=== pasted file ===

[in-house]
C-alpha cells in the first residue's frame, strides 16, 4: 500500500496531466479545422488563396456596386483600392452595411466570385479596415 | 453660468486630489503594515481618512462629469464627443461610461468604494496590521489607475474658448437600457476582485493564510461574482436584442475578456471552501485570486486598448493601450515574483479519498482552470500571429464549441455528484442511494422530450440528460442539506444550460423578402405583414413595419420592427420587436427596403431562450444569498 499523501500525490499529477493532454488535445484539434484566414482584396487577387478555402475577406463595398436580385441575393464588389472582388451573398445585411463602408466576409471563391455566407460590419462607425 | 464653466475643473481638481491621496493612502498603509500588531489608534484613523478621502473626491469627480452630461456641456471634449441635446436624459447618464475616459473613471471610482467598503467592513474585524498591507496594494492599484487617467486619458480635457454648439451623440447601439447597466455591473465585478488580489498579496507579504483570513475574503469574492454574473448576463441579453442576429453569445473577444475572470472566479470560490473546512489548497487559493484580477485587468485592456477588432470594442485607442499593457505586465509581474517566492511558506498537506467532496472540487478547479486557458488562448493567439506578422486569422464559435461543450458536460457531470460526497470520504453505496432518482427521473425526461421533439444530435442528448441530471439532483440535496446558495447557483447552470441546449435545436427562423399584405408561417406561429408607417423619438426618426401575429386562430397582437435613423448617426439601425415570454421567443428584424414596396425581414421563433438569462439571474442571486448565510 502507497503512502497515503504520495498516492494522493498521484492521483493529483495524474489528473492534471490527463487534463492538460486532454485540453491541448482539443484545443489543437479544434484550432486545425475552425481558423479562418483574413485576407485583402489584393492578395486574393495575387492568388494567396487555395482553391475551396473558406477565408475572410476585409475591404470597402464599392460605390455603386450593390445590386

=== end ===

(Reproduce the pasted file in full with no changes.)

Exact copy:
[in-house]
C-alpha cells in the first residue's frame, strides 16, 4: 500500500496531466479545422488563396456596386483600392452595411466570385479596415 | 453660468486630489503594515481618512462629469464627443461610461468604494496590521489607475474658448437600457476582485493564510461574482436584442475578456471552501485570486486598448493601450515574483479519498482552470500571429464549441455528484442511494422530450440528460442539506444550460423578402405583414413595419420592427420587436427596403431562450444569498 499523501500525490499529477493532454488535445484539434484566414482584396487577387478555402475577406463595398436580385441575393464588389472582388451573398445585411463602408466576409471563391455566407460590419462607425 | 464653466475643473481638481491621496493612502498603509500588531489608534484613523478621502473626491469627480452630461456641456471634449441635446436624459447618464475616459473613471471610482467598503467592513474585524498591507496594494492599484487617467486619458480635457454648439451623440447601439447597466455591473465585478488580489498579496507579504483570513475574503469574492454574473448576463441579453442576429453569445473577444475572470472566479470560490473546512489548497487559493484580477485587468485592456477588432470594442485607442499593457505586465509581474517566492511558506498537506467532496472540487478547479486557458488562448493567439506578422486569422464559435461543450458536460457531470460526497470520504453505496432518482427521473425526461421533439444530435442528448441530471439532483440535496446558495447557483447552470441546449435545436427562423399584405408561417406561429408607417423619438426618426401575429386562430397582437435613423448617426439601425415570454421567443428584424414596396425581414421563433438569462439571474442571486448565510 502507497503512502497515503504520495498516492494522493498521484492521483493529483495524474489528473492534471490527463487534463492538460486532454485540453491541448482539443484545443489543437479544434484550432486545425475552425481558423479562418483574413485576407485583402489584393492578395486574393495575387492568388494567396487555395482553391475551396473558406477565408475572410476585409475591404470597402464599392460605390455603386450593390445590386